Too often in this society, black women are treated in a manner that makes us question everything from our whole existence to our skin tone, hair type and body size. We are constantly being told to reevaluate who we are, how we behave and whether or not we are living up to status quo and deserved of titles such as ‘princess’ and ‘queen’. The disdain is infuriating and honestly, I don’t know which is worse: when it comes from other black women or when it comes from other black men. I recently read a Facebook post that said (paraphrasing) “not every woman is Queen. Some women want to be hoes and you gotta let a hoe be a hoe”. I’m not attempting to counteract the statement because promiscuity is a well-traveled behavior but it certainly isn’t restricted to women. What I’m wondering is why black women get labeled and tossed away like used, damaged goods that can’t be transformed because that’s certainly not what we do with our men. While often times we should, we don’t skip over the drug dealers, the ones with bad relationship history or the ones with multiple children by as many women. We open up, let them in and often to our own detriment we try to show them unconditional love and respect. We stand by them at trials. We fight with stubborn hearts made of gold and glitter speckled hands open and full of mercy as we attempt to show them what life CAN be. We push them to dream bigger. It’s stubborn of us often times. It makes us look silly and stupidity levels may reach high peaks. But our loyalty cannot be challenged. The hoteps challenge it a lot.

But the fact remains, when it comes to our black men, we don’t discard them.

We don’t count them out because they are what we consider a ‘hoe’. #MenCanBeHoesToo

Newsflash guys: no woman WANTS to be a hoe and you don’t have to LET her be one. What you can do is show her something she’s never seen and treat her in a way she’s never been treated. I don’t promise she will know how to respond to genuine love and respect, but worst case scenario, you can teach her a lesson in it. After all, someone taught you one before didn’t they? Didn’t someone love you in all your flaws while you were least deserving of their lack of conditions? Well, it’s time to pay it forward in the name of family. In the name of Black unity.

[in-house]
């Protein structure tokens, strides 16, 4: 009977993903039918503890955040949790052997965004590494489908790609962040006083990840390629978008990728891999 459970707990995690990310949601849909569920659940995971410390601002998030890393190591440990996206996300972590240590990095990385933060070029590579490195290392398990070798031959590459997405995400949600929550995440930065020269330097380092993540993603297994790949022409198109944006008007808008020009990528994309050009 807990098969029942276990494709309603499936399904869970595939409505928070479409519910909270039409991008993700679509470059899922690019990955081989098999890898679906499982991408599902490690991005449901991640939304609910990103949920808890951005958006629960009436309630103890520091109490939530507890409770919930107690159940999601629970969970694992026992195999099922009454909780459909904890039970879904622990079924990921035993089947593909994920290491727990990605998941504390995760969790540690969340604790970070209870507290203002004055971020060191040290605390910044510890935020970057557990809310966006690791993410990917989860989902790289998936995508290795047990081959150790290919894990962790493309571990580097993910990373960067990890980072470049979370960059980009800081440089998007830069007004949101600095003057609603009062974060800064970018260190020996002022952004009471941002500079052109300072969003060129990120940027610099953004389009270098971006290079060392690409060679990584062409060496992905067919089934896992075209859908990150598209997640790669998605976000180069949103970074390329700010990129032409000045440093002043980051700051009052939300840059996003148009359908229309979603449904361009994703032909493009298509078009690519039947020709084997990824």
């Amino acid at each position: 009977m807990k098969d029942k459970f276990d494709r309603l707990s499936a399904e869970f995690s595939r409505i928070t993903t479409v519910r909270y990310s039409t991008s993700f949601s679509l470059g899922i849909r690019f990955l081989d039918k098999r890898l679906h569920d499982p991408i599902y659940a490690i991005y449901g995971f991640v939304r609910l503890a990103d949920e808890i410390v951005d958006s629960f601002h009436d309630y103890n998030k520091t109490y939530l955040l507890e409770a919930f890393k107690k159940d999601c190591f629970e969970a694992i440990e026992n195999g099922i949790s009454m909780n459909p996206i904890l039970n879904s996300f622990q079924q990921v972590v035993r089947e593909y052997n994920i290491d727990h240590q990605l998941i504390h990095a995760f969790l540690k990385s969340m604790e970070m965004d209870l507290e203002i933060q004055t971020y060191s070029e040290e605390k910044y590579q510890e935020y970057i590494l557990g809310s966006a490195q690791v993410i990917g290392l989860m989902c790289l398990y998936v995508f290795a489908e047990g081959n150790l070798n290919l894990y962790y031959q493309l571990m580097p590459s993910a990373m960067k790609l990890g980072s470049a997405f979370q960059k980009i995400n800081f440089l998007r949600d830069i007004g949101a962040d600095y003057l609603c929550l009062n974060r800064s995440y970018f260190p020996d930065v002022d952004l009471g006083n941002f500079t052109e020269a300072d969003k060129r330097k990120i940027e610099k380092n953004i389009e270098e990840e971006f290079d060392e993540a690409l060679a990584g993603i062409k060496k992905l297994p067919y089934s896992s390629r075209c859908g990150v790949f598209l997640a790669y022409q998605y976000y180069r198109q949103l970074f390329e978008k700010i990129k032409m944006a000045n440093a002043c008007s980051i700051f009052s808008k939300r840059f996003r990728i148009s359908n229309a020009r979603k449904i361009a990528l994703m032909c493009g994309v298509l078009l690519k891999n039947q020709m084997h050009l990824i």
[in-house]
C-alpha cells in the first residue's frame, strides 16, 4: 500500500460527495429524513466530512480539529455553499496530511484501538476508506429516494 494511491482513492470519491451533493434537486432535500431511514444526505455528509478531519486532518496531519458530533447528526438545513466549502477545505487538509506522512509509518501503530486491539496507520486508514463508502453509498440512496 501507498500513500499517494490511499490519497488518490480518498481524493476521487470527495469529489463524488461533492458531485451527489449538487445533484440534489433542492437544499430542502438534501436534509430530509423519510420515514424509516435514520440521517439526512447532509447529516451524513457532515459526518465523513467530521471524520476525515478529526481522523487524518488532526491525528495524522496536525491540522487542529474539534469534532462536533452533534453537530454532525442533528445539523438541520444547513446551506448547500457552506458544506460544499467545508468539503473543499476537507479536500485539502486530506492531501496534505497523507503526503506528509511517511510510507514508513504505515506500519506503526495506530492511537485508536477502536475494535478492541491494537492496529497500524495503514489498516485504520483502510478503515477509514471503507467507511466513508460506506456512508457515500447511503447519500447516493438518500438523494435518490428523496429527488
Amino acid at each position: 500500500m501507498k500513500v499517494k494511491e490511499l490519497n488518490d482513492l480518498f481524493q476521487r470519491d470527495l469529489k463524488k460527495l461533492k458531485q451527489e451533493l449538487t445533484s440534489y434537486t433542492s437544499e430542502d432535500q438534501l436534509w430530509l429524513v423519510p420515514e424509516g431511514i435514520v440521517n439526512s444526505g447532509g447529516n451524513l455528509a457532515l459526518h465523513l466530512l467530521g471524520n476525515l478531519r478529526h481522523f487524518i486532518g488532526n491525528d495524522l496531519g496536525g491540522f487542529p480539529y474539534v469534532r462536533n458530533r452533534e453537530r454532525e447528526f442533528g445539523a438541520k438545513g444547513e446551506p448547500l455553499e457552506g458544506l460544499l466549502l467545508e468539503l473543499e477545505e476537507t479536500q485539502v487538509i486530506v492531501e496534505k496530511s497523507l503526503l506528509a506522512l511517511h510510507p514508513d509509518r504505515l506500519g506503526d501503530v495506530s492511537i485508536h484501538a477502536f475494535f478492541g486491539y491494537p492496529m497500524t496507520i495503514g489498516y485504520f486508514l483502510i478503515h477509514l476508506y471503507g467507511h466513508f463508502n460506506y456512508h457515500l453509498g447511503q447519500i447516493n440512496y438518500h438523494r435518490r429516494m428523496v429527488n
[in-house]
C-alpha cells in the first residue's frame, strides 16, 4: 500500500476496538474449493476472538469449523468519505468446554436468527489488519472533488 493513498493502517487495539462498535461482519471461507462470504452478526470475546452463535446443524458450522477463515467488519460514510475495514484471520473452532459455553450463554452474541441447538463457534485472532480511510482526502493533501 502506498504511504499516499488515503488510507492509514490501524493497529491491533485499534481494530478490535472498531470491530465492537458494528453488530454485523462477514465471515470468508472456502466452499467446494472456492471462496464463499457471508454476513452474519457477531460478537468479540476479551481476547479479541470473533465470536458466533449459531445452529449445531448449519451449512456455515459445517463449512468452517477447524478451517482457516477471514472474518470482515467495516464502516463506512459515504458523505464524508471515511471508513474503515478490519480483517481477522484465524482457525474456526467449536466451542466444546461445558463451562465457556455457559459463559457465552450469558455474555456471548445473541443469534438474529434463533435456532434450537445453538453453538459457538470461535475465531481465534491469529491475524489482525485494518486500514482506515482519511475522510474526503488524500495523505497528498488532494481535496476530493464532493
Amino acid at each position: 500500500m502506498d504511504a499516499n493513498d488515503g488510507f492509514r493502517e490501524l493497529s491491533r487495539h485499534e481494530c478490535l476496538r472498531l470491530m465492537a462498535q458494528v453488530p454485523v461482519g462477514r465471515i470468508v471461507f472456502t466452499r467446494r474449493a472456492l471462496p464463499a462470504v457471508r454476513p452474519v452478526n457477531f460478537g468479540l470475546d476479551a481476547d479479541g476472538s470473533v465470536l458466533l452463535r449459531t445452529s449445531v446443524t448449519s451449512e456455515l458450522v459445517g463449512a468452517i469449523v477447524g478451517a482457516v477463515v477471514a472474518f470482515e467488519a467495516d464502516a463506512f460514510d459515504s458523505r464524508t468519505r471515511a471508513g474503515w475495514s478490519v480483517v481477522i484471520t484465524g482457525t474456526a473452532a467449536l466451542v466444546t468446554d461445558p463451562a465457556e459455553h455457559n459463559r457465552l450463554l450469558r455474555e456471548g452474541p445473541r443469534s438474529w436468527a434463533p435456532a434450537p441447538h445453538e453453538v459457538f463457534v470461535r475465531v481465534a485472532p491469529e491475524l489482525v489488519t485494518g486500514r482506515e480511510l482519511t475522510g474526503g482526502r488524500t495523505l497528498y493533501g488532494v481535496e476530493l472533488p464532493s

It’s time to retire the inaction of letting hoes be hoes and start acquiring some balls to figure out how to help her see her light. I won’t even get all into the possible reasons why a woman would be promiscuous but I will mention that April is  National Sexual Abuse Awareness Month.
“No one tells you how to heal/they just say be quiet” ~poem by januarie

Underneath the mask of an easy target, she’s still a fucking woman. She’s a Queen with a misplaced Crown but that’s where those of us on the outside looking in are supposed to step in and help her find it; not write her off and move on a higher pedestal. How about opening her drawers to help locate the Crown instead of pulling down her panties to try to benefit from its absence? Can a hoe be a hoe without some help?